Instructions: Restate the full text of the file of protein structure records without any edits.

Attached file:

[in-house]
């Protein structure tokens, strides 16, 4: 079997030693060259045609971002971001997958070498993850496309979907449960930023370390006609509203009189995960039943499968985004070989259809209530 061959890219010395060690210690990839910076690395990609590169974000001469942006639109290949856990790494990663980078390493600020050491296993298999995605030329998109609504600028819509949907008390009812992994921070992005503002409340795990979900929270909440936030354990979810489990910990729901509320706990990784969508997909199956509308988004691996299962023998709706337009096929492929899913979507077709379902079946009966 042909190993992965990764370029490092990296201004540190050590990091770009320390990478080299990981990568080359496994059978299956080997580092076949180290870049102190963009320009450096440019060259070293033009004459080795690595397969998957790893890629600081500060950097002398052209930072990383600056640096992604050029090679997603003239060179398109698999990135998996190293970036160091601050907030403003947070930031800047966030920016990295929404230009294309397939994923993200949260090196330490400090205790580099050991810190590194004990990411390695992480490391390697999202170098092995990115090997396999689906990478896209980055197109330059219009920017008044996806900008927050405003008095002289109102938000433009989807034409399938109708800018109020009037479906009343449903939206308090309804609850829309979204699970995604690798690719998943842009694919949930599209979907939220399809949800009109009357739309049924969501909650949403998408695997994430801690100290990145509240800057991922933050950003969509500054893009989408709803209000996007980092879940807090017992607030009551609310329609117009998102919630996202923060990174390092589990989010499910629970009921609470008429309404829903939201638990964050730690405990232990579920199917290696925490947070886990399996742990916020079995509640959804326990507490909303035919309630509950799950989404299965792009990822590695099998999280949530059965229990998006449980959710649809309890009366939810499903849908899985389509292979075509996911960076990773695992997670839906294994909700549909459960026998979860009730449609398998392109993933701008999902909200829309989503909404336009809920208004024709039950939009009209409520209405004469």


[in-house]
């Protein structure tokens, strides 16, 4: 079997030693060259045609971002971001997958070498993850496309979907449960930023370390006609509203009189995960039943499968985004070989259809209530 061959890219010395060690210690990839910076690395990609590169974000001469942006639109290949856990790494990663980078390493600020050491296993298999995605030329998109609504600028819509949907008390009812992994921070992005503002409340795990979900929270909440936030354990979810489990910990729901509320706990990784969508997909199956509308988004691996299962023998709706337009096929492929899913979507077709379902079946009966 042909190993992965990764370029490092990296201004540190050590990091770009320390990478080299990981990568080359496994059978299956080997580092076949180290870049102190963009320009450096440019060259070293033009004459080795690595397969998957790893890629600081500060950097002398052209930072990383600056640096992604050029090679997603003239060179398109698999990135998996190293970036160091601050907030403003947070930031800047966030920016990295929404230009294309397939994923993200949260090196330490400090205790580099050991810190590194004990990411390695992480490391390697999202170098092995990115090997396999689906990478896209980055197109330059219009920017008044996806900008927050405003008095002289109102938000433009989807034409399938109708800018109020009037479906009343449903939206308090309804609850829309979204699970995604690798690719998943842009694919949930599209979907939220399809949800009109009357739309049924969501909650949403998408695997994430801690100290990145509240800057991922933050950003969509500054893009989408709803209000996007980092879940807090017992607030009551609310329609117009998102919630996202923060990174390092589990989010499910629970009921609470008429309404829903939201638990964050730690405990232990579920199917290696925490947070886990399996742990916020079995509640959804326990507490909303035919309630509950799950989404299965792009990822590695099998999280949530059965229990998006449980959710649809309890009366939810499903849908899985389509292979075509996911960076990773695992997670839906294994909700549909459960026998979860009730449609398998392109993933701008999902909200829309989503909404336009809920208004024709039950939009009209409520209405004469």